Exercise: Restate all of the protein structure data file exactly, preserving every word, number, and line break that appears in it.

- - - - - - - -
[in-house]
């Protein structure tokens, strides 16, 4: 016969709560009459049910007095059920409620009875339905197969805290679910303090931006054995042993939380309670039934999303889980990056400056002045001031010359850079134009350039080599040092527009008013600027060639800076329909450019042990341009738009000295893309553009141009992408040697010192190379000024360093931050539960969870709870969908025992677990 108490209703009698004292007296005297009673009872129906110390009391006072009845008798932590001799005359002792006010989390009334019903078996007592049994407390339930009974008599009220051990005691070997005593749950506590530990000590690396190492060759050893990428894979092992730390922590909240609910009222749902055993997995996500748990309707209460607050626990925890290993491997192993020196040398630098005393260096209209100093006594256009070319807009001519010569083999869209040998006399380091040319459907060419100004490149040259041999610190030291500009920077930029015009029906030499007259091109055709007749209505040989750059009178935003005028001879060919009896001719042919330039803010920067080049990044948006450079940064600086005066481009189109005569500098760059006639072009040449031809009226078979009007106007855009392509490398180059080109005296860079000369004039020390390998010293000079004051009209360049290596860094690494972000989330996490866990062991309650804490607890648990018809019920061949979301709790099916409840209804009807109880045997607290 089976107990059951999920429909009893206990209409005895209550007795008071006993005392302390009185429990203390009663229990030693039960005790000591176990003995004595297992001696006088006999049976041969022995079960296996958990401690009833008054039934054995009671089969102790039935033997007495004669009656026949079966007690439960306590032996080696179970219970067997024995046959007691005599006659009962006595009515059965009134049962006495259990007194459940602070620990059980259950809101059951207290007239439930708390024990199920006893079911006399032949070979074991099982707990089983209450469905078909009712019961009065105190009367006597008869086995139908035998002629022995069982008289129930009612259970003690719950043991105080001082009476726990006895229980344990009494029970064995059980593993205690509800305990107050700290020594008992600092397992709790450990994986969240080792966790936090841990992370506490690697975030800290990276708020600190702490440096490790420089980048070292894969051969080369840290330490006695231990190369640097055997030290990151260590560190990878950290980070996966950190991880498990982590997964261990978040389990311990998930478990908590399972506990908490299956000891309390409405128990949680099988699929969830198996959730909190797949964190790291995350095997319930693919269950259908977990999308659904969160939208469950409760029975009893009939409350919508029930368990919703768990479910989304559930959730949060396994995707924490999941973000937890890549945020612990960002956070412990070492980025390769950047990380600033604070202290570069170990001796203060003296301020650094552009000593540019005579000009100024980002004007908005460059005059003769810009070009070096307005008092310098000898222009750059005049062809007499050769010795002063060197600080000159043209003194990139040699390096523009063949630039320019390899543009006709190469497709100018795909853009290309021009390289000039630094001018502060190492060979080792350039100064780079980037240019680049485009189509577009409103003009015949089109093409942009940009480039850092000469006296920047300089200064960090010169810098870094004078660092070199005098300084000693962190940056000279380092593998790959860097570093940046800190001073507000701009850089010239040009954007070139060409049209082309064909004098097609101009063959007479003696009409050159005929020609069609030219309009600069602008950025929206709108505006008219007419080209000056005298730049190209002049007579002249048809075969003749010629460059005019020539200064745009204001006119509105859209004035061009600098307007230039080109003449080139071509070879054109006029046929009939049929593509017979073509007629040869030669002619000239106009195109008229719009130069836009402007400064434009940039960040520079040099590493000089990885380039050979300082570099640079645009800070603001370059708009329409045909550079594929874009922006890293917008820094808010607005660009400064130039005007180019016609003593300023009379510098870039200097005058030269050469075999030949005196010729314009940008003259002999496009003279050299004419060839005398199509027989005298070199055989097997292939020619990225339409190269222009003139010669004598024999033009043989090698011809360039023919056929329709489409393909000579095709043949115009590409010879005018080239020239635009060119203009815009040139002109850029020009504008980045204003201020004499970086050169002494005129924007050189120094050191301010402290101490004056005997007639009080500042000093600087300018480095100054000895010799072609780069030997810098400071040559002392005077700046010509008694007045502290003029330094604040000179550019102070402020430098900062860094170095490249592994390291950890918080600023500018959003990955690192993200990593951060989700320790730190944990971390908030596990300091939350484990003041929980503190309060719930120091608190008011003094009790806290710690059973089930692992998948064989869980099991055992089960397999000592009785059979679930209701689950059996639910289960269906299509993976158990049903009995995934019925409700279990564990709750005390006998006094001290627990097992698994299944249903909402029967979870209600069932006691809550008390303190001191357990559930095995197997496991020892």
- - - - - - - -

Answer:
[in-house]
């Protein structure tokens, strides 16, 4: 016969709560009459049910007095059920409620009875339905197969805290679910303090931006054995042993939380309670039934999303889980990056400056002045001031010359850079134009350039080599040092527009008013600027060639800076329909450019042990341009738009000295893309553009141009992408040697010192190379000024360093931050539960969870709870969908025992677990 108490209703009698004292007296005297009673009872129906110390009391006072009845008798932590001799005359002792006010989390009334019903078996007592049994407390339930009974008599009220051990005691070997005593749950506590530990000590690396190492060759050893990428894979092992730390922590909240609910009222749902055993997995996500748990309707209460607050626990925890290993491997192993020196040398630098005393260096209209100093006594256009070319807009001519010569083999869209040998006399380091040319459907060419100004490149040259041999610190030291500009920077930029015009029906030499007259091109055709007749209505040989750059009178935003005028001879060919009896001719042919330039803010920067080049990044948006450079940064600086005066481009189109005569500098760059006639072009040449031809009226078979009007106007855009392509490398180059080109005296860079000369004039020390390998010293000079004051009209360049290596860094690494972000989330996490866990062991309650804490607890648990018809019920061949979301709790099916409840209804009807109880045997607290 089976107990059951999920429909009893206990209409005895209550007795008071006993005392302390009185429990203390009663229990030693039960005790000591176990003995004595297992001696006088006999049976041969022995079960296996958990401690009833008054039934054995009671089969102790039935033997007495004669009656026949079966007690439960306590032996080696179970219970067997024995046959007691005599006659009962006595009515059965009134049962006495259990007194459940602070620990059980259950809101059951207290007239439930708390024990199920006893079911006399032949070979074991099982707990089983209450469905078909009712019961009065105190009367006597008869086995139908035998002629022995069982008289129930009612259970003690719950043991105080001082009476726990006895229980344990009494029970064995059980593993205690509800305990107050700290020594008992600092397992709790450990994986969240080792966790936090841990992370506490690697975030800290990276708020600190702490440096490790420089980048070292894969051969080369840290330490006695231990190369640097055997030290990151260590560190990878950290980070996966950190991880498990982590997964261990978040389990311990998930478990908590399972506990908490299956000891309390409405128990949680099988699929969830198996959730909190797949964190790291995350095997319930693919269950259908977990999308659904969160939208469950409760029975009893009939409350919508029930368990919703768990479910989304559930959730949060396994995707924490999941973000937890890549945020612990960002956070412990070492980025390769950047990380600033604070202290570069170990001796203060003296301020650094552009000593540019005579000009100024980002004007908005460059005059003769810009070009070096307005008092310098000898222009750059005049062809007499050769010795002063060197600080000159043209003194990139040699390096523009063949630039320019390899543009006709190469497709100018795909853009290309021009390289000039630094001018502060190492060979080792350039100064780079980037240019680049485009189509577009409103003009015949089109093409942009940009480039850092000469006296920047300089200064960090010169810098870094004078660092070199005098300084000693962190940056000279380092593998790959860097570093940046800190001073507000701009850089010239040009954007070139060409049209082309064909004098097609101009063959007479003696009409050159005929020609069609030219309009600069602008950025929206709108505006008219007419080209000056005298730049190209002049007579002249048809075969003749010629460059005019020539200064745009204001006119509105859209004035061009600098307007230039080109003449080139071509070879054109006029046929009939049929593509017979073509007629040869030669002619000239106009195109008229719009130069836009402007400064434009940039960040520079040099590493000089990885380039050979300082570099640079645009800070603001370059708009329409045909550079594929874009922006890293917008820094808010607005660009400064130039005007180019016609003593300023009379510098870039200097005058030269050469075999030949005196010729314009940008003259002999496009003279050299004419060839005398199509027989005298070199055989097997292939020619990225339409190269222009003139010669004598024999033009043989090698011809360039023919056929329709489409393909000579095709043949115009590409010879005018080239020239635009060119203009815009040139002109850029020009504008980045204003201020004499970086050169002494005129924007050189120094050191301010402290101490004056005997007639009080500042000093600087300018480095100054000895010799072609780069030997810098400071040559002392005077700046010509008694007045502290003029330094604040000179550019102070402020430098900062860094170095490249592994390291950890918080600023500018959003990955690192993200990593951060989700320790730190944990971390908030596990300091939350484990003041929980503190309060719930120091608190008011003094009790806290710690059973089930692992998948064989869980099991055992089960397999000592009785059979679930209701689950059996639910289960269906299509993976158990049903009995995934019925409700279990564990709750005390006998006094001290627990097992698994299944249903909402029967979870209600069932006691809550008390303190001191357990559930095995197997496991020892």